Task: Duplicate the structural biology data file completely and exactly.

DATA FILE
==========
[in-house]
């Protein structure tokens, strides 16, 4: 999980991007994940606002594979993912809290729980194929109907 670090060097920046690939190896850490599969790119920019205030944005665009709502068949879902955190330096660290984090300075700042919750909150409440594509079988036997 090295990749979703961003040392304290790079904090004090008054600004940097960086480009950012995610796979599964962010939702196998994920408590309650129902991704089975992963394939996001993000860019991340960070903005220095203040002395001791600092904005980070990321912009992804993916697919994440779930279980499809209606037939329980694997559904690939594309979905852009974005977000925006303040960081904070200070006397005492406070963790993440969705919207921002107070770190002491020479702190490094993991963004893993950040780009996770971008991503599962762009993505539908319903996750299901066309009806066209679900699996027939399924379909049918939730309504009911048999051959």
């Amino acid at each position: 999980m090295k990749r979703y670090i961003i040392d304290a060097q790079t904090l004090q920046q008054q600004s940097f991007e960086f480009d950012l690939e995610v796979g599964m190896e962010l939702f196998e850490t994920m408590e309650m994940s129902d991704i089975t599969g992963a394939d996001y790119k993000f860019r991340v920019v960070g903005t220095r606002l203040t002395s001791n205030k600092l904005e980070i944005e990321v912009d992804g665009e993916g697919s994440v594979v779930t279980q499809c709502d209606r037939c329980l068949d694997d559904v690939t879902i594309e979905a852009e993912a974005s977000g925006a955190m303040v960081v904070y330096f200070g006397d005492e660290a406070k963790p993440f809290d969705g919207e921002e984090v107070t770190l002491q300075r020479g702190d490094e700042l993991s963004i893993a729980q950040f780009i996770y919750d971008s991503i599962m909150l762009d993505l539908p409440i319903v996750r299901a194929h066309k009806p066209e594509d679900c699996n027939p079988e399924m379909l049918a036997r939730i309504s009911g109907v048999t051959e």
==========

[in-house]
């Protein structure tokens, strides 16, 4: 999980991007994940606002594979993912809290729980194929109907 670090060097920046690939190896850490599969790119920019205030944005665009709502068949879902955190330096660290984090300075700042919750909150409440594509079988036997 090295990749979703961003040392304290790079904090004090008054600004940097960086480009950012995610796979599964962010939702196998994920408590309650129902991704089975992963394939996001993000860019991340960070903005220095203040002395001791600092904005980070990321912009992804993916697919994440779930279980499809209606037939329980694997559904690939594309979905852009974005977000925006303040960081904070200070006397005492406070963790993440969705919207921002107070770190002491020479702190490094993991963004893993950040780009996770971008991503599962762009993505539908319903996750299901066309009806066209679900699996027939399924379909049918939730309504009911048999051959």
């Amino acid at each position: 999980m090295k990749r979703y670090i961003i040392d304290a060097q790079t904090l004090q920046q008054q600004s940097f991007e960086f480009d950012l690939e995610v796979g599964m190896e962010l939702f196998e850490t994920m408590e309650m994940s129902d991704i089975t599969g992963a394939d996001y790119k993000f860019r991340v920019v960070g903005t220095r606002l203040t002395s001791n205030k600092l904005e980070i944005e990321v912009d992804g665009e993916g697919s994440v594979v779930t279980q499809c709502d209606r037939c329980l068949d694997d559904v690939t879902i594309e979905a852009e993912a974005s977000g925006a955190m303040v960081v904070y330096f200070g006397d005492e660290a406070k963790p993440f809290d969705g919207e921002e984090v107070t770190l002491q300075r020479g702190d490094e700042l993991s963004i893993a729980q950040f780009i996770y919750d971008s991503i599962m909150l762009d993505l539908p409440i319903v996750r299901a194929h066309k009806p066209e594509d679900c699996n027939p079988e399924m379909l049918a036997r939730i309504s009911g109907v048999t051959e």